In the seas of the Carboniferous time, we notice that the ancient life of the earth is passing away. Many creatures, such as the trilobites, die out, and many other forms such as the crinoids or sea lilies become fewer in kind and of less importance. These marks of decay in the marine life continue into the beds just after the Carboniferous, known as the Permian, which are really the last stages of the coal-bearing period.

When with the changing time we pass to the beds known as the Triassic, which were made just after the close of the Carboniferous time, we find the earth undergoing swift changes in its life. The moist climate and low lands that caused the swamps to grow so rapidly have ceased to be, and in their place we appear to have warm, dry air, and higher lands.

On these lands of the Triassic time the air-breathing [pg 82] life made very rapid advances. The plants are seen to undergo considerable changes. The ferns no longer make up all the forests, but trees more like the pines began to abound, and insects became more plentiful and more varied.

Hitherto the only land back-boned animal was akin to our salamanders. Now we have true lizards in abundance, many of them of large size. Some of them were probably planteaters, but most were flesh-eaters; some seem to have been tenants of the early swamps, and some dwelt in the forests.
The creatures related to the salamanders have increased in the variety of their forms to a wonderful extent. We know them best by the tracks which they have left on the mud stones formed on the borders of lakes or the edge of the sea. In some places these footprints are found in amazing numbers and perfection. The best place for them is in the Connecticut Valley, near Turner's Falls, Mass. At this point the red sandstone and shale beds, which are composed of thin layers having a total thickness of several hundred feet, are often stamped over by these footprints like the mud of a barnyard. From the little we can determine from these footprints, the creatures seem to have been somewhat related to our frogs, but they generally had tails, and, though provided with four legs, were in the habit of walking on the hind ones alone like the [pg 83] kangaroo. A few of these tracks are shown in the figure on this page.

These strange creatures were of many different species. Some of them must have been six or seven feet high, for their steps are as much as three feet apart, and seem to imply a creature weighing several hundred pounds. Others were not bigger than robins. Strangely enough, we have never found their bones nor the creatures on which they fed, and but for the formation of a little patch of rocks here and there we should not have had even these footprints to prove to us that such creatures had lived in the Connecticut Valley in this far-off time.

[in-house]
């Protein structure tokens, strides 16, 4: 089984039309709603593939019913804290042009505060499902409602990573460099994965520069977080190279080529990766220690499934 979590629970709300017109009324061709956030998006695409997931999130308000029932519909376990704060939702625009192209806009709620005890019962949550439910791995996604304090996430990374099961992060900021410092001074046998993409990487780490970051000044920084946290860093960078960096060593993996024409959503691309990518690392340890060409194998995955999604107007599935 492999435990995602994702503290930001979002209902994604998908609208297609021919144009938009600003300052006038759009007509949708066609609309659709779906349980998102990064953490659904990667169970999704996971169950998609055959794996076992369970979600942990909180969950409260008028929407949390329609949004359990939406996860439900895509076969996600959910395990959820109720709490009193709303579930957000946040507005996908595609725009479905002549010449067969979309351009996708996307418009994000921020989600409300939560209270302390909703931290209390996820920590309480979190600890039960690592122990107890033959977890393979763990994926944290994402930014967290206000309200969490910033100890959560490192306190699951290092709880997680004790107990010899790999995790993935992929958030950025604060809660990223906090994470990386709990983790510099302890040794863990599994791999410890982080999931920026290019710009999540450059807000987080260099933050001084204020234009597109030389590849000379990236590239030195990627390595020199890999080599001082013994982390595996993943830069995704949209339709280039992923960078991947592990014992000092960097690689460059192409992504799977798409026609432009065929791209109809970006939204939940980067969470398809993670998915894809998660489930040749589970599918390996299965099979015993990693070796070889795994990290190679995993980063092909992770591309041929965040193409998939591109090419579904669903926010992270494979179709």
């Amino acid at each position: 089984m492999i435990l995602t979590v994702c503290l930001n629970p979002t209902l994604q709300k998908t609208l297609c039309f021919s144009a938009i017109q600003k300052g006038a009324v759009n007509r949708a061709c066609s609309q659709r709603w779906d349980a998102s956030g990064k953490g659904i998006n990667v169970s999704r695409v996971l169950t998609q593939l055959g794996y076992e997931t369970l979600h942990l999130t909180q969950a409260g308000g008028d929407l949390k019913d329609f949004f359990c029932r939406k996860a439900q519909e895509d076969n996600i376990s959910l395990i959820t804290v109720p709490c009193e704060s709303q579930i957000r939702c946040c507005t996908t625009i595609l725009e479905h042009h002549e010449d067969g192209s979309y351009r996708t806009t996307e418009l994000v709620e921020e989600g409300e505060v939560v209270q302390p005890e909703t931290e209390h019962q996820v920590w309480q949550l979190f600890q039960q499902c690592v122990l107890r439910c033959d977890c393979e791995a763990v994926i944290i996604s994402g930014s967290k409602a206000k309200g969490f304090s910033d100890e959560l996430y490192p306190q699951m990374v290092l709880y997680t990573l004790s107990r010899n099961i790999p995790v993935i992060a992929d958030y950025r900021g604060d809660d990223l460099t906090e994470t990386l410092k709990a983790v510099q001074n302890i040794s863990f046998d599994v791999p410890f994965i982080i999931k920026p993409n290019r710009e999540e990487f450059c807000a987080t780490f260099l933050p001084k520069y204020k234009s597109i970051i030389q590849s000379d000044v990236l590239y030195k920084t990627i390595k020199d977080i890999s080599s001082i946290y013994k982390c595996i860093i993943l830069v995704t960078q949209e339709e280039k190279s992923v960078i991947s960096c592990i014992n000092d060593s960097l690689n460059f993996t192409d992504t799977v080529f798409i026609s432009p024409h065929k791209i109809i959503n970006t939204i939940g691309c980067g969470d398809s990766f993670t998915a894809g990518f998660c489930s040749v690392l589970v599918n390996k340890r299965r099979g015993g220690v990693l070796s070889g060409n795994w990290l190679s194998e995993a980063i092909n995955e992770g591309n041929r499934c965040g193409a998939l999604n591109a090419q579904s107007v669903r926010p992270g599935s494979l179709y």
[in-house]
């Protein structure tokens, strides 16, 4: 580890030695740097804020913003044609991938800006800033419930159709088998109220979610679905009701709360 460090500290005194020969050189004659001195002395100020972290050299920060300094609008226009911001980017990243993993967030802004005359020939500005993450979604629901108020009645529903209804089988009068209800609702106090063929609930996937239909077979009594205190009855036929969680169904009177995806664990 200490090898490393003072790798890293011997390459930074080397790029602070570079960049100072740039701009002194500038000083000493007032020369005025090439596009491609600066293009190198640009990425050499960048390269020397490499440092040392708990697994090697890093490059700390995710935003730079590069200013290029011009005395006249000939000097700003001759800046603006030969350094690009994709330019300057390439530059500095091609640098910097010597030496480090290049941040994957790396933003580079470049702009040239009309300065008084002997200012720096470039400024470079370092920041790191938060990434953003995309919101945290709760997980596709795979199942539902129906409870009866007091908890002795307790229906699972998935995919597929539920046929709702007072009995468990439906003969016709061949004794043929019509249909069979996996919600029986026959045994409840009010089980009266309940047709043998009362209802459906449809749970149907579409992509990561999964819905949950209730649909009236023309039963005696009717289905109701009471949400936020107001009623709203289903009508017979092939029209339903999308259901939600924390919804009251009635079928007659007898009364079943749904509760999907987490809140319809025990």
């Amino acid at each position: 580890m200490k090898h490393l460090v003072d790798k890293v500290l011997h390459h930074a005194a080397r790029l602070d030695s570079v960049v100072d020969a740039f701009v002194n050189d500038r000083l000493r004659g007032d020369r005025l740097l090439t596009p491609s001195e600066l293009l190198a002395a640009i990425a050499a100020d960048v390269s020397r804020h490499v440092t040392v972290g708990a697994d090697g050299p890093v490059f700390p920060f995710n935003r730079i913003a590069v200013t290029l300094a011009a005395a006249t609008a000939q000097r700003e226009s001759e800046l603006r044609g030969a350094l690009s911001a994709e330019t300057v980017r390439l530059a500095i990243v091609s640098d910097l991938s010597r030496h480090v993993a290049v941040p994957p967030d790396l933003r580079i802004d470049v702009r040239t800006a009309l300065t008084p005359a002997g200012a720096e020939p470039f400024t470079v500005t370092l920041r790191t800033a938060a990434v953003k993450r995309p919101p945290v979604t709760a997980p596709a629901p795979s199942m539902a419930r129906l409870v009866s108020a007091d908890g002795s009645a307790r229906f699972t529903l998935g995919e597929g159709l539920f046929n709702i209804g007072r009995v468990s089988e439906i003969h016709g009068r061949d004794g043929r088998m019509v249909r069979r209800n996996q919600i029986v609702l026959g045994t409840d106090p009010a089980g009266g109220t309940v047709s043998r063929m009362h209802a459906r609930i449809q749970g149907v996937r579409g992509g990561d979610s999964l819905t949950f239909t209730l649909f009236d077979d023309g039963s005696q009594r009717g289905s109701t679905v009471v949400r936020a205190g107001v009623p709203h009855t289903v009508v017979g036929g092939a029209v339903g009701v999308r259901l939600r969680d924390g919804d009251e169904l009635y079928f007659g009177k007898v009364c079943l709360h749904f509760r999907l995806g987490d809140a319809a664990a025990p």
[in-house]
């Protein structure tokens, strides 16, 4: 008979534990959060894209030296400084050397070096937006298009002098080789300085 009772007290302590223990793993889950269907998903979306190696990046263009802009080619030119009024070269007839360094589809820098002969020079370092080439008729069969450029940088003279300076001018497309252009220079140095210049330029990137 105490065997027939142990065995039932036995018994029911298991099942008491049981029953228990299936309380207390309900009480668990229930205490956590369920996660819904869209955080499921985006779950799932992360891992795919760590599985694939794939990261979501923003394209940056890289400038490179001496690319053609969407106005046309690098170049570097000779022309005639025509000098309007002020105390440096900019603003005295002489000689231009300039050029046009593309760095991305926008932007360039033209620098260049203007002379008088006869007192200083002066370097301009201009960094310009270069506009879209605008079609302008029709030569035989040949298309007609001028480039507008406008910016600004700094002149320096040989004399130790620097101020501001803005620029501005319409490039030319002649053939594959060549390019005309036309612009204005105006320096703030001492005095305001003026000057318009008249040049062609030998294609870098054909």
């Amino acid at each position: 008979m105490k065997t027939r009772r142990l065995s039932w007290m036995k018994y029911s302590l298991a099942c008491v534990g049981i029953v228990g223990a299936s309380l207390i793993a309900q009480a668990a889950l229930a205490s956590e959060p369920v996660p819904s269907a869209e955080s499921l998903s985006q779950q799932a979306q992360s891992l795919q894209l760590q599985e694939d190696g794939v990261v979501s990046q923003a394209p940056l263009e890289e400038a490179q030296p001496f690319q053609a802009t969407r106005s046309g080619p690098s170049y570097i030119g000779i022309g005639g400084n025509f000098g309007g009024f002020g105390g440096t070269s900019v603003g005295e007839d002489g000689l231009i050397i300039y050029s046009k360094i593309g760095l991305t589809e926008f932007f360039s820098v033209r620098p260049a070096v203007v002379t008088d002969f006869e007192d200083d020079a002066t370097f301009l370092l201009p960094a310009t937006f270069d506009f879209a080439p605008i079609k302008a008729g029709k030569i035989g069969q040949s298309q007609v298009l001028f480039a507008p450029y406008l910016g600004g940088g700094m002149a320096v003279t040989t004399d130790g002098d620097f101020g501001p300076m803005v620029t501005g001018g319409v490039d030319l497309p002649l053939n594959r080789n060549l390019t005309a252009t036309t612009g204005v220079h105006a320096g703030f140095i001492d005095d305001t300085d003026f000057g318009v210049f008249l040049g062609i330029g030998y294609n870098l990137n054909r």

But these wonderful forms are less interesting than two or three little fossil jaw-bones that prove to us that in this Triassic time the earth now bore another animal more akin to ourselves, in the shape of a little creature that gave suck to its young. Once more life takes a long upward step in this little opossum-like [pg 84] animal, perhaps the first creature whose young was born alive. These little creatures called Microlestes or Dromatherium, of which only one or two different but related species have been found in England and in North Carolina, appear to have been insect-eaters of about the size and shape of the Australian creature shown in Fig. 7. So far we know it in but few specimens,—altogether only an ounce or two of bones,—but they are very precious monuments of the past.

In this Triassic time the climate appears to have been rather dry, for in it we have many extensive deposits of salt formed by the evaporation of closed lakes, of seas, such as are now forming on the bottom of the Dead Sea, and the Great Salt Lake of Utah, and a hundred or more other similar basins of the present day.

In the sea animals of this time we find many changes. Already some of the giant lizardlike animals, which first took shape on the land, are becoming swimming-animals. They changed their feet to paddles, which, with the help of a flattened tail, force them through the water.

The fishes on which these great swimming lizards preyed are more like the fishes of our present day than [pg 85] they were before. The trilobites are gone, and of the crinoids only a remnant is left. Most of the corals of the earlier days have disappeared, but the mollusks have not changed more than they did at several different times in the earliest stages of the earth's history.

After the Trias comes a long succession of ages in which the life of the world is steadily advancing to higher and higher planes; but for a long time there is no such startling change as that which came in the passage from the coal series of rocks to the Trias. This long set of periods is known to geologists as the age of reptiles. It is well named, for the kindred of the lizards then had the control of the land. There were then none of our large fish to dispute their control, so they shaped themselves to suit all the occupations that could give them a chance for a living. Some remained beasts of prey like our alligators, but grew to larger size; some took to eating the plants, and came to walk on their four legs as our ordinary beasts do, no longer dragging themselves on their bellies as do the lizard and alligator, their lower kindred. Others became flying creatures like our bats, only vastly larger, often [pg 86] with a spread of wing of fifteen or twenty feet. Yet others, even as strangely shaped, dwelt with the sharks in the sea.